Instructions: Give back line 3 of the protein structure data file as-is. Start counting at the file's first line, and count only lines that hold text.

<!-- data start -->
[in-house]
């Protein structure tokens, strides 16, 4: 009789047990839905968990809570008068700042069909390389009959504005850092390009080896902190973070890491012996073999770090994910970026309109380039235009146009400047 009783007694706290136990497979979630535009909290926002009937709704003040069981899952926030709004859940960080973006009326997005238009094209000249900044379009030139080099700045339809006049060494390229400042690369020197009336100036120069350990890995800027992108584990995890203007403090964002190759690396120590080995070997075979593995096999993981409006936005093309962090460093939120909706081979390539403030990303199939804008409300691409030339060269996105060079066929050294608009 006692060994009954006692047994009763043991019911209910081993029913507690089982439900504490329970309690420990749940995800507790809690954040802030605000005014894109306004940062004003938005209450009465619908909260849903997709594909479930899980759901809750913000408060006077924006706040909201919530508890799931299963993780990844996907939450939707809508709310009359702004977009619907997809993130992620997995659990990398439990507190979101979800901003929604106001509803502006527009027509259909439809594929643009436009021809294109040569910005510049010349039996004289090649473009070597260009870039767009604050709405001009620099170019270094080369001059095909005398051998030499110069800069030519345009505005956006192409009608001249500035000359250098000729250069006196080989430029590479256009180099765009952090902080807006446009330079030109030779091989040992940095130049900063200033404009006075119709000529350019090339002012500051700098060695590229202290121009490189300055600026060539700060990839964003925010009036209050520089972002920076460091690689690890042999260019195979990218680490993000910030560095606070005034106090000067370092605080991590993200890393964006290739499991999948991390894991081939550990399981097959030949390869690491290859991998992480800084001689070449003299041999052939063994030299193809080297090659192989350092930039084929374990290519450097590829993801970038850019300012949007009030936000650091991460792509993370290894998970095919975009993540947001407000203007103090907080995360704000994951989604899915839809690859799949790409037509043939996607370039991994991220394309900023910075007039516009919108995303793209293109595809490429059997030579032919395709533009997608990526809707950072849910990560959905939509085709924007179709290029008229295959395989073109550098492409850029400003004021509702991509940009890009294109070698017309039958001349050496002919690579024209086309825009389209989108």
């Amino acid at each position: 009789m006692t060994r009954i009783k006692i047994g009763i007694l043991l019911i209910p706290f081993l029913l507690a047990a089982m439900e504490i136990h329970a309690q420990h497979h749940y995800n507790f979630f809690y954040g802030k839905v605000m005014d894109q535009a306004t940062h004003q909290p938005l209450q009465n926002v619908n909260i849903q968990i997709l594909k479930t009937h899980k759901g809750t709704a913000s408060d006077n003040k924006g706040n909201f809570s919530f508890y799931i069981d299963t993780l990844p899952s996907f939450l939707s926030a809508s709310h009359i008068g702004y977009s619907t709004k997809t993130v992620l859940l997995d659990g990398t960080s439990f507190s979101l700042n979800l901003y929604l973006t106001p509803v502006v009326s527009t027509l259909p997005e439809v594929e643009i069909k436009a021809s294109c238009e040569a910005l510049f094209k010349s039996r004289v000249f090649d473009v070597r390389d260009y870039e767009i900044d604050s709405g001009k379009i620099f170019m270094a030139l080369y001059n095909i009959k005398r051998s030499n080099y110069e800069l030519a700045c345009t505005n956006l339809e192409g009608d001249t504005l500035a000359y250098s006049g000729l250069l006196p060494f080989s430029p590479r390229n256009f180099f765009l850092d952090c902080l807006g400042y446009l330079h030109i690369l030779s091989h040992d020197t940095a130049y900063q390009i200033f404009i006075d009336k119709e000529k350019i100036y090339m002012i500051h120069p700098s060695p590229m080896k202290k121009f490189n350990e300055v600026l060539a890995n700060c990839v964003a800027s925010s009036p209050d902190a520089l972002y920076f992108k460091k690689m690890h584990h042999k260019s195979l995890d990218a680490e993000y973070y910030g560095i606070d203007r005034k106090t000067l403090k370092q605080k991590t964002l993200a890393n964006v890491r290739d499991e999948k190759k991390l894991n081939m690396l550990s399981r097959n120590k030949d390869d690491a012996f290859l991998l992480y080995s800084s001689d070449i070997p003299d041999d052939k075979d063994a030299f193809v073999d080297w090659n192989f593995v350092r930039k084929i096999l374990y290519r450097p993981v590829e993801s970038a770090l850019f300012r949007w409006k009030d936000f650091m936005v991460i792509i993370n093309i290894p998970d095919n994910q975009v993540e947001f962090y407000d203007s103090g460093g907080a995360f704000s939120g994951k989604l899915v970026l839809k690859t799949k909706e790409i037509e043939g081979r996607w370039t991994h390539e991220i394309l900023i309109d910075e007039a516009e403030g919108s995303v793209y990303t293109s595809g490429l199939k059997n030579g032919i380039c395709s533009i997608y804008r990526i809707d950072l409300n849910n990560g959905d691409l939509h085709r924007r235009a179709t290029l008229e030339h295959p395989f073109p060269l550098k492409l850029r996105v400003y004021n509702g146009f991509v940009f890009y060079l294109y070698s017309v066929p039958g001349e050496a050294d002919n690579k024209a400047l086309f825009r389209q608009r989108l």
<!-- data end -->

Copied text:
């Amino acid at each position: 009789m006692t060994r009954i009783k006692i047994g009763i007694l043991l019911i209910p706290f081993l029913l507690a047990a089982m439900e504490i136990h329970a309690q420990h497979h749940y995800n507790f979630f809690y954040g802030k839905v605000m005014d894109q535009a306004t940062h004003q909290p938005l209450q009465n926002v619908n909260i849903q968990i997709l594909k479930t009937h899980k759901g809750t709704a913000s408060d006077n003040k924006g706040n909201f809570s919530f508890y799931i069981d299963t993780l990844p899952s996907f939450l939707s926030a809508s709310h009359i008068g702004y977009s619907t709004k997809t993130v992620l859940l997995d659990g990398t960080s439990f507190s979101l700042n979800l901003y929604l973006t106001p509803v502006v009326s527009t027509l259909p997005e439809v594929e643009i069909k436009a021809s294109c238009e040569a910005l510049f094209k010349s039996r004289v000249f090649d473009v070597r390389d260009y870039e767009i900044d604050s709405g001009k379009i620099f170019m270094a030139l080369y001059n095909i009959k005398r051998s030499n080099y110069e800069l030519a700045c345009t505005n956006l339809e192409g009608d001249t504005l500035a000359y250098s006049g000729l250069l006196p060494f080989s430029p590479r390229n256009f180099f765009l850092d952090c902080l807006g400042y446009l330079h030109i690369l030779s091989h040992d020197t940095a130049y900063q390009i200033f404009i006075d009336k119709e000529k350019i100036y090339m002012i500051h120069p700098s060695p590229m080896k202290k121009f490189n350990e300055v600026l060539a890995n700060c990839v964003a800027s925010s009036p209050d902190a520089l972002y920076f992108k460091k690689m690890h584990h042999k260019s195979l995890d990218a680490e993000y973070y910030g560095i606070d203007r005034k106090t000067l403090k370092q605080k991590t964002l993200a890393n964006v890491r290739d499991e999948k190759k991390l894991n081939m690396l550990s399981r097959n120590k030949d390869d690491a012996f290859l991998l992480y080995s800084s001689d070449i070997p003299d041999d052939k075979d063994a030299f193809v073999d080297w090659n192989f593995v350092r930039k084929i096999l374990y290519r450097p993981v590829e993801s970038a770090l850019f300012r949007w409006k009030d936000f650091m936005v991460i792509i993370n093309i290894p998970d095919n994910q975009v993540e947001f962090y407000d203007s103090g460093g907080a995360f704000s939120g994951k989604l899915v970026l839809k690859t799949k909706e790409i037509e043939g081979r996607w370039t991994h390539e991220i394309l900023i309109d910075e007039a516009e403030g919108s995303v793209y990303t293109s595809g490429l199939k059997n030579g032919i380039c395709s533009i997608y804008r990526i809707d950072l409300n849910n990560g959905d691409l939509h085709r924007r235009a179709t290029l008229e030339h295959p395989f073109p060269l550098k492409l850029r996105v400003y004021n509702g146009f991509v940009f890009y060079l294109y070698s017309v066929p039958g001349e050496a050294d002919n690579k024209a400047l086309f825009r389209q608009r989108l």